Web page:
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Collider experiments are the main method for studying the structure and properties of matter. Quarks, leptons, bosons, the Higgs boson were discovered, a theory was created that describes their interactions and transformations. However, a lot still remains incomprehensible. To move forward, it is planned to build new colliders that will allow a deeper understanding of the nature of already discovered phenomena and, with luck, discover new phenomena that go beyond existing knowledge.
Currently, several projects of new colliders are being developed:
1) linear e + e- colliders ILC (Japan) and CLIC (CERN) for energies up to 2E = 1 and 3 TeV, respectively. Due to the single use of beams in linear colliders, they can be converted (by Compton scattering of laser photons by electrons) into photon colliders (γe, γγ) with approximately the same energy and luminosity. The length of these colliders will be 40-50 km. The possibility of creating a photon collider for energy up to 12 GeV based on the existing European XFEL linac is also being considered.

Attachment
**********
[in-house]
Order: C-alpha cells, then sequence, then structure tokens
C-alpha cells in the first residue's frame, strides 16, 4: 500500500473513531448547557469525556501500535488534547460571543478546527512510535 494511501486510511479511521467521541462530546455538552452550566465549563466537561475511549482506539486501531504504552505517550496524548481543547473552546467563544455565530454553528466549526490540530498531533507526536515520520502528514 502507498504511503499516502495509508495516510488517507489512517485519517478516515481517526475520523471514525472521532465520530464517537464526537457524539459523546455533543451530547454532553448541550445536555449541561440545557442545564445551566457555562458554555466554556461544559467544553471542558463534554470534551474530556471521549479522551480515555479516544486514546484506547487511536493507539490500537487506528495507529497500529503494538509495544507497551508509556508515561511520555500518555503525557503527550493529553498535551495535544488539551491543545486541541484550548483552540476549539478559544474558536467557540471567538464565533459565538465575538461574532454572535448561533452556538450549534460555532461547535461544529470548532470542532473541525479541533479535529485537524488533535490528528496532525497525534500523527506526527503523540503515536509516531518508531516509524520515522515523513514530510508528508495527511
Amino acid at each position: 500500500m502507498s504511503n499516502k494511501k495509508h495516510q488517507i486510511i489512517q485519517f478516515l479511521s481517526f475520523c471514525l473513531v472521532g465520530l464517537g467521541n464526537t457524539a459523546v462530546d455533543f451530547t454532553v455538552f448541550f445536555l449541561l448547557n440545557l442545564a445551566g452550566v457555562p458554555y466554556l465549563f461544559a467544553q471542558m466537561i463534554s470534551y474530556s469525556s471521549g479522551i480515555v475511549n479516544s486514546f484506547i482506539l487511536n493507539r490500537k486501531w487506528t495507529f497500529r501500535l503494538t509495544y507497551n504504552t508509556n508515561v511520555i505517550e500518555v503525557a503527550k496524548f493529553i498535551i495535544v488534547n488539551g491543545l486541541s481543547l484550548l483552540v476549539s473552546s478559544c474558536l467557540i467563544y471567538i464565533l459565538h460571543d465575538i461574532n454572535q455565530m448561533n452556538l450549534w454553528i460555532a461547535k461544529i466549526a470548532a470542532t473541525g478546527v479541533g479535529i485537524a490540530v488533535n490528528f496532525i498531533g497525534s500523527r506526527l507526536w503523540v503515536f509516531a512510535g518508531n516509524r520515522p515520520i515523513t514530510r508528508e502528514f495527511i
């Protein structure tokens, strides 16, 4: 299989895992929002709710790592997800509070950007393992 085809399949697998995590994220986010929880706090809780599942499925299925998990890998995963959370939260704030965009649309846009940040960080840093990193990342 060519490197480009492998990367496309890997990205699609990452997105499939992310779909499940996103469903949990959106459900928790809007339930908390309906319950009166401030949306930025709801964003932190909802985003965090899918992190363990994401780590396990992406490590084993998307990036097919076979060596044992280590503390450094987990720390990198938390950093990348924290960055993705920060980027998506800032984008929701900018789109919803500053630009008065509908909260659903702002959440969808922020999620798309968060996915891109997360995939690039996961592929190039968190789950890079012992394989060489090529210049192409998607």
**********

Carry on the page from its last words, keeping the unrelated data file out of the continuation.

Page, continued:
2) circular e+e- colliders on an energy 2E = 250-350 GeV, allowing a detailed study of the Higgs boson and top quark (projects FLC-ee (CERN), CEPC (China)), the maximum energy of these colliders is lower than linear ones, due to synchrotron radiation when moving in a circle. The perimeter of the rings will be 80-100 km. In the future, proton colliders with the energy 100 TeV (7 times higher than in the LHC). will be place in these tunnels.
3) Muon colliders for energy from 100 GeV to 100 TeV. Muons have a mass of 200 times more than electrons, their synchrotron radiation is much smaller, therefore they can be accelerated and collided in ring colliders. Although muons at rest live only two microseconds, due to the relativistic time dilation, they can be obtained, cooled, accelerated, and collided about 2000 times ..
TheLaboratory for the development of a new generation of high-energy colliders (LRNPKVE) was created in 2014 as part of the Top-100 program. Its head Prof. V.I. Telnov, has been participating in all of these projects from the very beginning, has made a great contribution to the development of concepts for these colliders, is the author of the idea of the photon collider and the leader in its development. The task of the laboratory is to participate in all aspects of research on this topic: the development of colliders, detectors and a physical program, and to participate in experiments at these colliders

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